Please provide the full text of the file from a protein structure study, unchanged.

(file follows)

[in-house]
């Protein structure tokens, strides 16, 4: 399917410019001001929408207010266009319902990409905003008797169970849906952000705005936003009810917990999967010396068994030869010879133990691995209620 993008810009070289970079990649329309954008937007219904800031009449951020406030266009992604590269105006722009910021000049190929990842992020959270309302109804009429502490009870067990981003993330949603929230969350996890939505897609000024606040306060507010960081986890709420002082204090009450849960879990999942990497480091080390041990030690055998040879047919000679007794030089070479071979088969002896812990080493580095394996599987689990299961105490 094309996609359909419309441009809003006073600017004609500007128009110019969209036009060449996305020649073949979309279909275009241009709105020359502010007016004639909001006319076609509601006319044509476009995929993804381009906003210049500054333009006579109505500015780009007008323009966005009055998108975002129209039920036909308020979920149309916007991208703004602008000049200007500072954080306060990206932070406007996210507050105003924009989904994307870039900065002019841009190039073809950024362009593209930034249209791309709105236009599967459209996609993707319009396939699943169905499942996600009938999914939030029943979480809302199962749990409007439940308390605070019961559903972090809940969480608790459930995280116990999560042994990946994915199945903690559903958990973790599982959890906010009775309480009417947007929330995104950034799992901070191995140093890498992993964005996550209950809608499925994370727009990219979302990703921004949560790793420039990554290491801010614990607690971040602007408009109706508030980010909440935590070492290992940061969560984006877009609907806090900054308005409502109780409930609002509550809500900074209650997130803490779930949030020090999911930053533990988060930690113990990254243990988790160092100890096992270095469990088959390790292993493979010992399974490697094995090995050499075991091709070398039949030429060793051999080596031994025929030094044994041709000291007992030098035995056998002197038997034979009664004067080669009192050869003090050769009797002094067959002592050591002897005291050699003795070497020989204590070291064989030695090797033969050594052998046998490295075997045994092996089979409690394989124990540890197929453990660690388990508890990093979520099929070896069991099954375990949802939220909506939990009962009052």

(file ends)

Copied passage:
[in-house]
């Protein structure tokens, strides 16, 4: 399917410019001001929408207010266009319902990409905003008797169970849906952000705005936003009810917990999967010396068994030869010879133990691995209620 993008810009070289970079990649329309954008937007219904800031009449951020406030266009992604590269105006722009910021000049190929990842992020959270309302109804009429502490009870067990981003993330949603929230969350996890939505897609000024606040306060507010960081986890709420002082204090009450849960879990999942990497480091080390041990030690055998040879047919000679007794030089070479071979088969002896812990080493580095394996599987689990299961105490 094309996609359909419309441009809003006073600017004609500007128009110019969209036009060449996305020649073949979309279909275009241009709105020359502010007016004639909001006319076609509601006319044509476009995929993804381009906003210049500054333009006579109505500015780009007008323009966005009055998108975002129209039920036909308020979920149309916007991208703004602008000049200007500072954080306060990206932070406007996210507050105003924009989904994307870039900065002019841009190039073809950024362009593209930034249209791309709105236009599967459209996609993707319009396939699943169905499942996600009938999914939030029943979480809302199962749990409007439940308390605070019961559903972090809940969480608790459930995280116990999560042994990946994915199945903690559903958990973790599982959890906010009775309480009417947007929330995104950034799992901070191995140093890498992993964005996550209950809608499925994370727009990219979302990703921004949560790793420039990554290491801010614990607690971040602007408009109706508030980010909440935590070492290992940061969560984006877009609907806090900054308005409502109780409930609002509550809500900074209650997130803490779930949030020090999911930053533990988060930690113990990254243990988790160092100890096992270095469990088959390790292993493979010992399974490697094995090995050499075991091709070398039949030429060793051999080596031994025929030094044994041709000291007992030098035995056998002197038997034979009664004067080669009192050869003090050769009797002094067959002592050591002897005291050699003795070497020989204590070291064989030695090797033969050594052998046998490295075997045994092996089979409690394989124990540890197929453990660690388990508890990093979520099929070896069991099954375990949802939220909506939990009962009052």